Pick a day like Sunday, and cook in batches. Use tupperware and store food in your fridge for the rest of the week. We didn’t follow it and spent more money than we should have on Chipotle lunches. Save yourself $10 a day and make it at home.

Have an accountability partner.

With Mimi, who made everything taste good, it was much easier than when I tried to do it by myself. Have a friend or your roommate do it with you, it makes it so much easier.

No fruit juice or dairy

This means no fruits or fruit juice, cheese, or milk.

Beans are a staple of the diet, it keeps you full.

If you don’t like beans, up the protein and veggie intake to stay full.

Butter’s OK.

Yayyyyyyyyyyyyy

Workouts are optional

We both lost weight and we worked out a total of 1 time for the last 2 weeks. If you want faster results, add Occam’s Protocol to your SCD.

Some staple meals:

Eggs/Turkey Bacon

Chipotle Burrito Bowl (or any general mexican bowl without the tortilla/taco bowl itself)

Steak/Chicken and Veggies

There is some room to mess up, but results will be compromised.

That bleu cheese in your salad might be a small amount, but the “just one bite” mentality might get to you, so it’s better to just stay away from any small amounts of anything that you could snack on. If you’re hungry or not full from a meal, just have another one. If you must snack on something, carrots and almonds, but only a handful.

If you have any questions, feel free to comment in the section below. Thanks!

Patrick

 

Slow Carb Diet: The Last Day + Photo Contest!

Apologies for the late post, but I had to ‘ve decided to combine both today’s post and yesterday’sLast day today. You all might be wondering why I’ve decided to cut it short. Well considering that I failed a bunch this week, it is just way too impractical. Not saying I wouldn’t do it again, but this week has been kind of rocky with work, two classes at 8:30am and guests who we’ve had to eat with. Especially when eating out, it becomes hard to avoid carbs/fruit/dairy at restaurants. Tonight will be our last no-carb dinner night, and I can’t wait. I learned so much from this experience, about myself and my partner. I’ll probably write a lessons learned post tomorrow and a quick start guide so if anyone wants to learn how to get started and what to expect, they can do it themselves too.

Yesterday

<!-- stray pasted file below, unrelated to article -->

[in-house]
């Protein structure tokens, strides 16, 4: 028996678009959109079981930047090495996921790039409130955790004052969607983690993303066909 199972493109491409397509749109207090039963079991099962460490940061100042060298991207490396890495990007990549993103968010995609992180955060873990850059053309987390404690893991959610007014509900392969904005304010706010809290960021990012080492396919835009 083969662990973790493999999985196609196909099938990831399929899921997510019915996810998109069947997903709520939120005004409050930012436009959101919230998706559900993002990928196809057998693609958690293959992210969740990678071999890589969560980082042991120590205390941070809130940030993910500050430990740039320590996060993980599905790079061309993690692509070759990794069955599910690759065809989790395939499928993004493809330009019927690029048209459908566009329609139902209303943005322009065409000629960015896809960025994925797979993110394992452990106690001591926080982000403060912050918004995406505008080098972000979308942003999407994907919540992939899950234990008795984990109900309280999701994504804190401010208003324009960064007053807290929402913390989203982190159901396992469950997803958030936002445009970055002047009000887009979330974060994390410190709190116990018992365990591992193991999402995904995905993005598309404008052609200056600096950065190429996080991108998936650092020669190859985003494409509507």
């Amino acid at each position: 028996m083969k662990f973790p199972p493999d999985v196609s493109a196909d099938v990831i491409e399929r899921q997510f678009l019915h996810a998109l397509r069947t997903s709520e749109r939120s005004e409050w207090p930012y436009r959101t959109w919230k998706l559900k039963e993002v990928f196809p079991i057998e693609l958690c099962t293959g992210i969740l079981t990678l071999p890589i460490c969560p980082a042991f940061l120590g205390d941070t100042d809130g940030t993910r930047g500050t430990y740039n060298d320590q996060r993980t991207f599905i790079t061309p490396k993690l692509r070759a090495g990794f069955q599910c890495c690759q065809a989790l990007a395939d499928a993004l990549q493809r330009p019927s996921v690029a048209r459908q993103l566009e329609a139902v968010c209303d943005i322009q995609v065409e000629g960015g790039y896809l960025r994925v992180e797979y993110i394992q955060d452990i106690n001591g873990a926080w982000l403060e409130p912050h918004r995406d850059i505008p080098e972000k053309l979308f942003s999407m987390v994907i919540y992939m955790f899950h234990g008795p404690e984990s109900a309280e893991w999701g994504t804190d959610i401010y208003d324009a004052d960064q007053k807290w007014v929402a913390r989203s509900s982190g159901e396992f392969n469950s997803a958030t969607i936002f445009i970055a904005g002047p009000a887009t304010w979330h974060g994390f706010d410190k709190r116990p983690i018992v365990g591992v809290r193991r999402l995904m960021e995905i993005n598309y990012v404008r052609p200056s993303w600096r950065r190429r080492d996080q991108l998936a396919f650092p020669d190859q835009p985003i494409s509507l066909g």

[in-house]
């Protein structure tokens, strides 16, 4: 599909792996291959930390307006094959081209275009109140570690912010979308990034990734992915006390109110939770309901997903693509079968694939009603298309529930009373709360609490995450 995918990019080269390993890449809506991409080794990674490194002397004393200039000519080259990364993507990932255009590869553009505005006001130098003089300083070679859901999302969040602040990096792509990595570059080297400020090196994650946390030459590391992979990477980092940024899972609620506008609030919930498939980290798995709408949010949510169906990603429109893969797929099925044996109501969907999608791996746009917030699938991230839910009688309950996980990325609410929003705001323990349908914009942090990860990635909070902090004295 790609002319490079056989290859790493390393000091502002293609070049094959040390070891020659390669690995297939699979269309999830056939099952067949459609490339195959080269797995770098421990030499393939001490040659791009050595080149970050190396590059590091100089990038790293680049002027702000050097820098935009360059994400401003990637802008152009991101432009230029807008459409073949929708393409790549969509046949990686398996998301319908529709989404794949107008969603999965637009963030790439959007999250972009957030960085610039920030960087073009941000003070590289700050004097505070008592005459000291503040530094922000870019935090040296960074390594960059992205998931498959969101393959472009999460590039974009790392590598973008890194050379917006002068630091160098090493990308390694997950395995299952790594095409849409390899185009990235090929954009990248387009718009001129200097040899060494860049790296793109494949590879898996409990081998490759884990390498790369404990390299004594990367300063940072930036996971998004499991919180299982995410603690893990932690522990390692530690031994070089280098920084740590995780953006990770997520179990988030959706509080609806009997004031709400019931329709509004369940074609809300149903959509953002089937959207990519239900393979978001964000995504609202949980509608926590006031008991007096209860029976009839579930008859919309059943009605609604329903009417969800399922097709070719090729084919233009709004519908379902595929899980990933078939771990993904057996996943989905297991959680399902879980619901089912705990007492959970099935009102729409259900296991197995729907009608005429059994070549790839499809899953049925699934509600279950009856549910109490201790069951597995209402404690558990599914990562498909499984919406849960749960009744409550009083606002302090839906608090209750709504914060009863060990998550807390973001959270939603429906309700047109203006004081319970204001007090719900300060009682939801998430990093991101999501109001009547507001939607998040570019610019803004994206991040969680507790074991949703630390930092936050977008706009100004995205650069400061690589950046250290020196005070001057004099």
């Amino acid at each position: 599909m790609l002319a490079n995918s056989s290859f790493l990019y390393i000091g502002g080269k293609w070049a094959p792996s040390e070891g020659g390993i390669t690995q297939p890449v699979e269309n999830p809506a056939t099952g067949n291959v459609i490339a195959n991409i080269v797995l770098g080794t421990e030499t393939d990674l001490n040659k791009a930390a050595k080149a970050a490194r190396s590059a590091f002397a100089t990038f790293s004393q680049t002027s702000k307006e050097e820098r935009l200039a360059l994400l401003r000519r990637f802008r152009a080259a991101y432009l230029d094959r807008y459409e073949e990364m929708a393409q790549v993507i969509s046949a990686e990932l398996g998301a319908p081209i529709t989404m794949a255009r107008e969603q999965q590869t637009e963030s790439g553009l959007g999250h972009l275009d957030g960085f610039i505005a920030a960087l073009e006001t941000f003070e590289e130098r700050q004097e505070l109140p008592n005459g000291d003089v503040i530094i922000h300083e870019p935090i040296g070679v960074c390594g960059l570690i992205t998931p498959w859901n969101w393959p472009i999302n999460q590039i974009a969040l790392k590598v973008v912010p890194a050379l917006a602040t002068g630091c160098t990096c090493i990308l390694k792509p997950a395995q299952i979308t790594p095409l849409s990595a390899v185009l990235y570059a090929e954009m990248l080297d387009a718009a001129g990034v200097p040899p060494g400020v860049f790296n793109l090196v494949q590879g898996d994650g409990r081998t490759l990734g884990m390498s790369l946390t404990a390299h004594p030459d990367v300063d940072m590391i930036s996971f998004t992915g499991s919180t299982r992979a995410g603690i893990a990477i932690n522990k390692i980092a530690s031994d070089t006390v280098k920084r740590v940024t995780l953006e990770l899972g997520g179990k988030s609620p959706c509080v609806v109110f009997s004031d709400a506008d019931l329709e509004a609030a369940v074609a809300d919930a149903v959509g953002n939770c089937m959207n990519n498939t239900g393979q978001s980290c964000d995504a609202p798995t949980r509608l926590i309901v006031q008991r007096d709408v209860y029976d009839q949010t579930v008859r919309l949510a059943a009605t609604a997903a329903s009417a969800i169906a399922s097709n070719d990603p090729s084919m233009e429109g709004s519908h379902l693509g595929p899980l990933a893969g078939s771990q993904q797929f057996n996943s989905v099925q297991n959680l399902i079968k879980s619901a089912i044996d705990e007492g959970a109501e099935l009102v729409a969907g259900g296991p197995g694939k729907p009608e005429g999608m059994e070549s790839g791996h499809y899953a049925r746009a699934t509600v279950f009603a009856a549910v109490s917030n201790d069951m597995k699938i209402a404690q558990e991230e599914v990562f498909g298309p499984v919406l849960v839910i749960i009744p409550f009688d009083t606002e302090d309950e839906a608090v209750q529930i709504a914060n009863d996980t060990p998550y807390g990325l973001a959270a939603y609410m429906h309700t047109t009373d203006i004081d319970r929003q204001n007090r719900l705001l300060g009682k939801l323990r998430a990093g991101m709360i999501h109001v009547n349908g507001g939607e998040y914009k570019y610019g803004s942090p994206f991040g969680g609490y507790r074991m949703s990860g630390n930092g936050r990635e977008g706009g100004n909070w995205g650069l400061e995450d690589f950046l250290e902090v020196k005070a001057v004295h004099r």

Breakfast

Tomato soup with bacon (the tomato soup had cream in it, but we were both too lazy to make something, so it was kind of a fail)

Lunch

Watched part of Bourne Supremacy and got some carne asada, onions, bell peppers, black beans, and salsa.

Dinner

Mimi went to Eataly with her mother dearest and a friend, while I…sort of forgot to eat because I was working on my websites. Schmerp.

Today

Breakfast

Since our photography class was at 8:30am, we so cleverly forgot to put an alarm on and woke up at 8:11am. So we rushed and had no breakfast, but TOOK SOME AWESOME PHOTOS OF BREAKFAST INSTEAD.

LOOK. BREAKFAST.

Totally aced that class..even though I didn’t pay for it. Seriously though, Mimi’s cooking blog photos will be so much shmexier.

Lunch

Stupid old me decided “Oh hey let me get the veggie quiche, since there are so many vegetables in them!” Well turns out the majority of it consisted of potato. White. Carb. Potato. My first (or probably second/third) fail came when we went out for lunch with Mimi’s mom at Le Pain Quotidien. I ordered the sandwiches thinking I would just take all of the bread off. Well I caved in because I was so hungry. And it felt good that I would enjoy the sweet thing called bread once again.

Dinner

Haven’t had it yet, but it will be shrimp and veggies all sauteed in garlic. Mmmm…garlic.

Thoughts on This Experiment?

The first week was so much better. Second week, not so much. It would have been damn near impossible to do it without Mimi, so I believe an accountability partner would be helpful. Sometimes you just have to cave in, and I would assume that more restraint would be needed if you’re actually trying to lose weight. If I were 20-30 pounds over weight, I may have been more motivated to do it, but since I didn’t need to really lose any, perhaps the second week I just lost motivation(although I did end up having a somewhat slimmer waist).

I definitely urge anyone who’s looking to slim down a bit to try this out for at least a week, two if you’re really motivated and have a friend you can rely on. Again I’ll probably come up with a quick start guide and post it up tomorrow.

P.S. I just entered a photo contest which would help me go around the world and win $25,000! If you check out my page and click “Collect Me” it will help me win. I’d definitely appreciate it if you did. Thanks!

Link to Photo Contest: www.patrickdomingo.see.me/onelife2012

Cheers,

Patrick

Slow Carb Diet: Day 8

Today wasn’t so bad, considering the food photography class, which was awesome. Definitely gonna write a guide on it. Look out for that coming really soon. Funny since I’m in a final group, but I’m only auditing the class, so it’s not like I’ll get a grade or anything. Anyways, really quickly here’s the eating list.

Breakfast

  • Mimi’s leftover sweet Italian sausage with green bellpeppers and onions.

Lunch

  • Taco Salad (surprise surprise) from Kimmel

Dinner

Finally another picture!

 

Easily the worst photo I’ve ever posted, but oddly the most delicious dinner I’ve had in a while. I think it’s the bacon that makes it so much better. Not pictured was mushrooms and spinach sauteed in butter, which also made everything taste so good. We tried to make our own version of KFC’s double decker chicken sandwich, but that kind of failed. I feasted like a king once again.

On another note, we have an alarming amount of sweets in the fridge, including chocolate truffles, a frozen ice cream pie, and pumpkin bites. Oh shall we feast on Saturday. We’re still contemplating whether or not we want to continue this through saturday into sunday and monday, but honestly, we’ve had enough of a go at it and will probably just switch to a normal diet come sunday. We may try a hybrid, with two “no white carbs” days of the week, which doesn’t sound like a bad idea at all.

P.S. For those of you who are looking to try the diet yourselves, check out Tim Ferriss’ awesome post on it. If you want some tips, recipes, want any advice, definitely check out my previous posts, or look at my girlfriend Mimi’s blog for recipes.

Cheers,

Patrick